Einstein's Electrodynamics of moving Bodies

In summary: Perhaps you can also look into the mathematical properties of waves and their interaction with matter.##\ ##I don’t have notes or anything except Einstein’s 1905 paper “On the Electrodynamics of Moving Bodies” which is currently breaking my brain…. From what I’ve read about length contraction, the equation L = Lo √1- v^2/c^2 may apply but I’m having difficulty identifying LoThat's a great paper, but it's not a good source for you to learn SR from. As is evidenced by your helplessness in the face of a length contraction problem.Try this. The first chapter is free
  • #1
jselms99
4
1
Homework Statement
Okay guys I’m lost:

I have a train measured as being 100 meters in length standing in the station. Once its pulled out and it reaches a constant speed, the length measured by observers who are alongside the tracks is 50 meters. How fast is it traveling?

I have to calculate this for different distances; for example, 10 meters, 50 meters, 100 meters and represent the answer as a fraction of c.
Relevant Equations
The problem is, I don’t know what equation I should be using!
Okay I’m assuming I have to use √1- v^2/c^2 multiplied by some coefficient of length but I don’t understand any of this and could really use help understanding the process and/or reference material that might point me in the right direction
 
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  • #2
Hello @jselms99 ,
:welcome: ##\qquad## !​

Here at PF we have some rules and guidelines, which please read. In particular: we need some attempt from you before we can help.

jselms99 said:
The problem is, I don’t know what equation I should be using!

Okay I’m assuming I have to use √1- v^2/c^2 multiplied by some coefficient of length but I don’t understand any of this and could really use help understanding the process and/or reference material that might point me in the right direction
Do you have a textbook, lecture notes, anything relevant for this exercise ?
If not, why are you doing this ?

Perhaps you can read up on 'length contraction' ?

##\ ##
 
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  • #3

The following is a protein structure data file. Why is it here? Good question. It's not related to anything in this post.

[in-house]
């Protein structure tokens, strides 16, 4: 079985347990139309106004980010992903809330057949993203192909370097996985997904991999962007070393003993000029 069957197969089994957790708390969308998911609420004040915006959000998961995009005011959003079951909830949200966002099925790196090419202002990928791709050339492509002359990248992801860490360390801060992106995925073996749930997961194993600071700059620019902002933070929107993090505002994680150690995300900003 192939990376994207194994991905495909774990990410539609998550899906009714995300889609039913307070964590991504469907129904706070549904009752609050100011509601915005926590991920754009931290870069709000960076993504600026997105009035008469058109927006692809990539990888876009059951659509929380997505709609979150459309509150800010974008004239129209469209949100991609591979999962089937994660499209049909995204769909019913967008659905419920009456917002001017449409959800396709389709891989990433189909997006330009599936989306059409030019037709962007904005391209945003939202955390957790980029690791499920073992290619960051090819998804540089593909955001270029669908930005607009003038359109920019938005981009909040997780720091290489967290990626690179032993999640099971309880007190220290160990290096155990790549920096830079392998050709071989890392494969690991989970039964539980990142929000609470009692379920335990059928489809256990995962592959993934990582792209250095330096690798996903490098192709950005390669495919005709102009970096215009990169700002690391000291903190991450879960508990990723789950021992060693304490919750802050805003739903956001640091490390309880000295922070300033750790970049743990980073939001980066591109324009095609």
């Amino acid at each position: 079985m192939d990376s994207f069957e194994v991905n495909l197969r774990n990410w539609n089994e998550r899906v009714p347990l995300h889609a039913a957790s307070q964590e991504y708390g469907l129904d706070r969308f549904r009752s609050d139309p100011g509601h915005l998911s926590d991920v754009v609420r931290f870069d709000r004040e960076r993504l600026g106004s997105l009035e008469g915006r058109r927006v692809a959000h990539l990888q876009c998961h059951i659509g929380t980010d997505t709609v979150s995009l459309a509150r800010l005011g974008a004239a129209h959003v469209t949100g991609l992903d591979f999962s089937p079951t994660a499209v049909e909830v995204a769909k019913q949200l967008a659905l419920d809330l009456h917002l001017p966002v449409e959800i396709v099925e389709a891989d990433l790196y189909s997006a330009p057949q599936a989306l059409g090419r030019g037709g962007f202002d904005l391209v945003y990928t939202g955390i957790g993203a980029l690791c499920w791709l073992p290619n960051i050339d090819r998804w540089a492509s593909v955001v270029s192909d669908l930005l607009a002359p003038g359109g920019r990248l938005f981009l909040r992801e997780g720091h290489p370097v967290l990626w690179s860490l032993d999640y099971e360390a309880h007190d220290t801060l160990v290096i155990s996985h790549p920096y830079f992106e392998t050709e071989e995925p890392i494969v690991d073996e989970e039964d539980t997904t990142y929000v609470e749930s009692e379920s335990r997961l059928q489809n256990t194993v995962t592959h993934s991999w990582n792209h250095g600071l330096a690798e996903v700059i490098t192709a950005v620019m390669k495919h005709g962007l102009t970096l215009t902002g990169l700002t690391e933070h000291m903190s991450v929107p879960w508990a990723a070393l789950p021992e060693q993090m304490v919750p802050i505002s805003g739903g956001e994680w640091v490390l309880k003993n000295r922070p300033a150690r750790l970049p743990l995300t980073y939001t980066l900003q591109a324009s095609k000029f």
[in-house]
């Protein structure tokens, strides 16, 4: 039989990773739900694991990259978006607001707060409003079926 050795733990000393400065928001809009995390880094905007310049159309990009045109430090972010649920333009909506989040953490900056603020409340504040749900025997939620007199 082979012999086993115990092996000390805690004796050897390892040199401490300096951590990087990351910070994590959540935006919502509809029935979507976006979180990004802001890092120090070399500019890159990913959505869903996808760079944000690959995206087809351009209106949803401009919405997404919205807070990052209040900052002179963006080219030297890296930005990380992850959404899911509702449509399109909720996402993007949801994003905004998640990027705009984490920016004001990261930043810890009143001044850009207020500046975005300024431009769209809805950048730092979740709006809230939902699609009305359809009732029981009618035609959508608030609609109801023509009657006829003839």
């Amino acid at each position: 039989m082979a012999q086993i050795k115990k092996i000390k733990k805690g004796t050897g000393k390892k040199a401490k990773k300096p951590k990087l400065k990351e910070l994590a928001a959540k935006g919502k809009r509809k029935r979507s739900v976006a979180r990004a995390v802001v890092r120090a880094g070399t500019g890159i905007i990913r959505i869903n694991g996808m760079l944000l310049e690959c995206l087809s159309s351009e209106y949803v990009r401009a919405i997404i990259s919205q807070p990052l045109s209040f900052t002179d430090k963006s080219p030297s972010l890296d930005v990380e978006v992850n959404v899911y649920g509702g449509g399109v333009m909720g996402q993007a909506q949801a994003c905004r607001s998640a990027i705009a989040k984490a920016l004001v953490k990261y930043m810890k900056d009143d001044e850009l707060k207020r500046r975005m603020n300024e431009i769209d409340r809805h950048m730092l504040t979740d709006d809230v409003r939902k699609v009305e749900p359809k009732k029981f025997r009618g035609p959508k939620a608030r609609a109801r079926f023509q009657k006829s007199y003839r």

BvU said:
Hello @jselms99 ,
:welcome: ##\qquad## !​

Here at PF we have some rules and guidelines, which please read. In particular: we need some attempt from you before we can help.Do you have a textbook, lecture notes, anything relevant for this exercise ?
If not, why are you doing this ?

Perhaps you can read up on 'length contraction' ?

##\ ##
I don’t have notes or anything except Einstein’s 1905 paper “On the Electrodynamics of Moving Bodies” which is currently breaking my brain…. From what I’ve read about length contraction, the equation L = Lo √1- v^2/c^2 may apply but I’m having difficulty identifying Lo
 
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  • #4
##L_0## is length in rest frame (i.e. when measured in frame where train stands still, for example standing at the station).
 
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  • #5
BvU said:
##L_0## is length in rest frame (i.e. when measured in frame where train stands still, for example standing at the station).
How would I account for varying distances traveled though? I was thinking of using the equation x=vt and t=x’/(c-v) but I don’t know if that’s helpful
 
  • #6
Could you transcribe the entire problem : as is, the "different distances... for instance...." makes no sense to me without quite a bit of context.
 
Last edited:
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jselms99 said:
I don’t have notes or anything except Einstein’s 1905 paper “On the Electrodynamics of Moving Bodies” which is currently breaking my brain…. From what I’ve read about length contraction, the equation L = Lo √1- v^2/c^2 may apply but I’m having difficulty identifying Lo
That's a great paper, but it's not a good source for you to learn SR from. As is evidenced by your helplessness in the face of a length contraction problem.

Try this. The first chapter is free.

https://scholar.harvard.edu/david-morin/special-relativity
 
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